Recognising pseudoscience
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Tuesday 10th May 2022
Doors Open 18:30 | Event 19:00 - 22:30
Harvey Kitchen & Bar

Hertogsingel 58-C, 6214 AE
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Pint of Science meets the Maastricht Young Academy! 

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The miracle treatment – (pseudo)science in mental health care

We often encounter striking, spectacular, or difficult to understand phenomena. Some of these phenomena can be considered pseudoscience; they seem scientific, but the claims to fame can not be backed-up with empirical evidence, and are not falsifiable. Pseudoscience can be very clear, but in most cases, the distinction with ‘real science’ is more subtle, and somewhere on a spectrum between science and anti-science. But how to determine where to place a specific phenomenon on this spectrum? In this first presentation, the characteristics of pseudoscience will be introduced using examples from mental health care.

Lotte Lemmens

Assistant Professor - Department of Clinical Psychological Science

Maastricht University

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Research Integrity and the Cultural Boundaries of Science

One of the goals of science is the continuous expansion of certified knowledge. This certification, a stamp of approval, is granted by many parties: peers who assess the quality of evidence and processes; societal actors who assess the value and relevance of contributions, and more. None of these assessment processes are stable: what counts as science, what counts as good science and the rules that dictate how scientists should behave shift over time. The boundary between science and pseudoscience is thus constantly the front line of a struggle for credibility.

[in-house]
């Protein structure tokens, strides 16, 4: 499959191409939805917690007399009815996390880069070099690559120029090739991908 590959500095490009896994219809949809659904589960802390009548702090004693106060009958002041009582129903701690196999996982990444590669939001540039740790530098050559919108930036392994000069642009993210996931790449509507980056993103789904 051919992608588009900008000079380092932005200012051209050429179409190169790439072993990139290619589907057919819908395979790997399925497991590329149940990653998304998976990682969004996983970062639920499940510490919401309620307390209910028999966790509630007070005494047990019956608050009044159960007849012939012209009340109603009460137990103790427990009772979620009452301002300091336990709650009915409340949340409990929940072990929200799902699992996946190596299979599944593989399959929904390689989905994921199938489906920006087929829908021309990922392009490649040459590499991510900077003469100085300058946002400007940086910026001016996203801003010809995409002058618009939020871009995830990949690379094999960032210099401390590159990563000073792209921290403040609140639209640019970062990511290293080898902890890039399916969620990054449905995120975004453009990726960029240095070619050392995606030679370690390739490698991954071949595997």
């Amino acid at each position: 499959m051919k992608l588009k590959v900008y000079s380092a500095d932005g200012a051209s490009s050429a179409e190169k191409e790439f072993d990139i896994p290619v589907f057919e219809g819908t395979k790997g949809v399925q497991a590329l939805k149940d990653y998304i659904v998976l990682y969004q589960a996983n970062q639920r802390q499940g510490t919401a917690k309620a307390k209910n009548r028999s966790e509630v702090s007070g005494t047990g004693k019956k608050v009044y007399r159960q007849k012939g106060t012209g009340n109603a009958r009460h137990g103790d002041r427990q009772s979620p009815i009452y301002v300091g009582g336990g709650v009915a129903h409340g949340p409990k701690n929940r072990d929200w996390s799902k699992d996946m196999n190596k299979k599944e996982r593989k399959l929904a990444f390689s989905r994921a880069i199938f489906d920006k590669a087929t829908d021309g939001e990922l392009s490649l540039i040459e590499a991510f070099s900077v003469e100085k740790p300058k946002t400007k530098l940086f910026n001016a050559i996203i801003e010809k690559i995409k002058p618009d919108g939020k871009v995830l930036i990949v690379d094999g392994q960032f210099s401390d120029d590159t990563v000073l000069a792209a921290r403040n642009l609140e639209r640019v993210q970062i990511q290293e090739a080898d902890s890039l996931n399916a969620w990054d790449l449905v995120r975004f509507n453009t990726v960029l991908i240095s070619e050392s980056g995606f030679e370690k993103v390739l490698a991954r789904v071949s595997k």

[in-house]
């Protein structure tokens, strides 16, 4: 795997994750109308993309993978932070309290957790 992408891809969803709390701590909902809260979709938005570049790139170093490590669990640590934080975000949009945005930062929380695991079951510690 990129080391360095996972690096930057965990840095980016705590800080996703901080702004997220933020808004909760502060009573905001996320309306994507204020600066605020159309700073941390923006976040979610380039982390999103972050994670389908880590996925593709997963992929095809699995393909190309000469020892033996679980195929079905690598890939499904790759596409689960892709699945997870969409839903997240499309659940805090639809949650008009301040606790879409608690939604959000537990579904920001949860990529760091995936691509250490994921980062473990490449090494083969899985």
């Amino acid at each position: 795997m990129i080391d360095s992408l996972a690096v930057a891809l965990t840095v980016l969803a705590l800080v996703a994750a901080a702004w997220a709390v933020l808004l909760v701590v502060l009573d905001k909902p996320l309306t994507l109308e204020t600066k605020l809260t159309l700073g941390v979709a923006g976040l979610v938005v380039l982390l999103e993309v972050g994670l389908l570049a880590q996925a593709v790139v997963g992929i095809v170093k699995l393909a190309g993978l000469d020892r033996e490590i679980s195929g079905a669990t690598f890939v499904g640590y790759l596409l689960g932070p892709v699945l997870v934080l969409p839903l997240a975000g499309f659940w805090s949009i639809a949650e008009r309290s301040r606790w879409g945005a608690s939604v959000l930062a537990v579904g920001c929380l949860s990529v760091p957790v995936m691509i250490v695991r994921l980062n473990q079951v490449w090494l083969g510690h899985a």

Bart Penders

Associate Professor

Maastricht University

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Atlantis is everywhere

How to constructively respond to pseudoscience?

Archaeologists are confronted with ideas of ancient aliens, lost continents, and other pseudoscientific beliefs everyday. Pseudoarchaeology is everywhere: its books outsell real archaeology books, its TV shows are popular, and many false ideas about the past are accepted as truth by society. There's clearly a deep human need to interact with our past, but those interactions don't always happen on archaeologists' terms. In this talk I discuss talking to with "alien tourists" while working as an archaeologist, and how scientists can approach pseudoscientific beliefs in a kind, constructive way.

Donna Yates

Associate Professor - Department of Criminal Law and Criminology

Maastricht University